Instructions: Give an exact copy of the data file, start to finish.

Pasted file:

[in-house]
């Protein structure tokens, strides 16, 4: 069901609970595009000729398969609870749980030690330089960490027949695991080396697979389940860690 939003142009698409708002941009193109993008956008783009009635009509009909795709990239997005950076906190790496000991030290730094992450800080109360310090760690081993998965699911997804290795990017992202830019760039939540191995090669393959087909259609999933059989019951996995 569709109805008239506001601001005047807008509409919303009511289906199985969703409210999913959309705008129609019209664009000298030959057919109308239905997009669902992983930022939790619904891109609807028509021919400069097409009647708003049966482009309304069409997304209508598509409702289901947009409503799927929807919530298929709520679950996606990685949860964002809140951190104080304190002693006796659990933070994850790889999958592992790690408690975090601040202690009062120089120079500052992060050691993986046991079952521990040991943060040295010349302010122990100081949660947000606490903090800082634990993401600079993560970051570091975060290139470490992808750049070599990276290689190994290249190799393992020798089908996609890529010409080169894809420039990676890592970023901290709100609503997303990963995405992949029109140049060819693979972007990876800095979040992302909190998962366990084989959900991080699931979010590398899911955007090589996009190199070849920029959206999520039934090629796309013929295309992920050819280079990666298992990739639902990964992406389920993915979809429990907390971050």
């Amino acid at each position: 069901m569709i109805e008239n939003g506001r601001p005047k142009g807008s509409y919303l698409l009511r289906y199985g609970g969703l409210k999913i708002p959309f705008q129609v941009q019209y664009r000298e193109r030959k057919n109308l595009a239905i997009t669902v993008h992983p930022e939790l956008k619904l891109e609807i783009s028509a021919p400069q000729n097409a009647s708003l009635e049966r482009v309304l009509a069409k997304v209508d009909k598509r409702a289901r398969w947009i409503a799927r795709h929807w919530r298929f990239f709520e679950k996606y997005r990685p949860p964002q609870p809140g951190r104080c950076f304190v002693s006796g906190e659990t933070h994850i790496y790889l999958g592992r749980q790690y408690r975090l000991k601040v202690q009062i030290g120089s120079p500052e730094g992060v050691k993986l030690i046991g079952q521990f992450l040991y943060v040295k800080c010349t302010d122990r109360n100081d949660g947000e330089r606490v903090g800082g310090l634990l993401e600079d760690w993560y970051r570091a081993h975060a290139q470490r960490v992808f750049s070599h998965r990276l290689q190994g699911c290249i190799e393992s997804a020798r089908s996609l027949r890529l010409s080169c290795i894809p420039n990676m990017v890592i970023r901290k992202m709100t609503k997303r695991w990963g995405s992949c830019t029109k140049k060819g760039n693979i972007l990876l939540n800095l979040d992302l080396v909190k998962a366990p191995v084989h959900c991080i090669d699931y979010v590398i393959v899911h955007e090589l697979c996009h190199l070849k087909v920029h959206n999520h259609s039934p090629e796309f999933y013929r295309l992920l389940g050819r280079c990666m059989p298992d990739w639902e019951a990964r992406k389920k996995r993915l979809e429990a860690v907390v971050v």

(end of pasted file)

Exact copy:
[in-house]
């Protein structure tokens, strides 16, 4: 069901609970595009000729398969609870749980030690330089960490027949695991080396697979389940860690 939003142009698409708002941009193109993008956008783009009635009509009909795709990239997005950076906190790496000991030290730094992450800080109360310090760690081993998965699911997804290795990017992202830019760039939540191995090669393959087909259609999933059989019951996995 569709109805008239506001601001005047807008509409919303009511289906199985969703409210999913959309705008129609019209664009000298030959057919109308239905997009669902992983930022939790619904891109609807028509021919400069097409009647708003049966482009309304069409997304209508598509409702289901947009409503799927929807919530298929709520679950996606990685949860964002809140951190104080304190002693006796659990933070994850790889999958592992790690408690975090601040202690009062120089120079500052992060050691993986046991079952521990040991943060040295010349302010122990100081949660947000606490903090800082634990993401600079993560970051570091975060290139470490992808750049070599990276290689190994290249190799393992020798089908996609890529010409080169894809420039990676890592970023901290709100609503997303990963995405992949029109140049060819693979972007990876800095979040992302909190998962366990084989959900991080699931979010590398899911955007090589996009190199070849920029959206999520039934090629796309013929295309992920050819280079990666298992990739639902990964992406389920993915979809429990907390971050």
């Amino acid at each position: 069901m569709i109805e008239n939003g506001r601001p005047k142009g807008s509409y919303l698409l009511r289906y199985g609970g969703l409210k999913i708002p959309f705008q129609v941009q019209y664009r000298e193109r030959k057919n109308l595009a239905i997009t669902v993008h992983p930022e939790l956008k619904l891109e609807i783009s028509a021919p400069q000729n097409a009647s708003l009635e049966r482009v309304l009509a069409k997304v209508d009909k598509r409702a289901r398969w947009i409503a799927r795709h929807w919530r298929f990239f709520e679950k996606y997005r990685p949860p964002q609870p809140g951190r104080c950076f304190v002693s006796g906190e659990t933070h994850i790496y790889l999958g592992r749980q790690y408690r975090l000991k601040v202690q009062i030290g120089s120079p500052e730094g992060v050691k993986l030690i046991g079952q521990f992450l040991y943060v040295k800080c010349t302010d122990r109360n100081d949660g947000e330089r606490v903090g800082g310090l634990l993401e600079d760690w993560y970051r570091a081993h975060a290139q470490r960490v992808f750049s070599h998965r990276l290689q190994g699911c290249i190799e393992s997804a020798r089908s996609l027949r890529l010409s080169c290795i894809p420039n990676m990017v890592i970023r901290k992202m709100t609503k997303r695991w990963g995405s992949c830019t029109k140049k060819g760039n693979i972007l990876l939540n800095l979040d992302l080396v909190k998962a366990p191995v084989h959900c991080i090669d699931y979010v590398i393959v899911h955007e090589l697979c996009h190199l070849k087909v920029h959206n999520h259609s039934p090629e796309f999933y013929r295309l992920l389940g050819r280079c990666m059989p298992d990739w639902e019951a990964r992406k389920k996995r993915l979809e429990a860690v907390v971050v």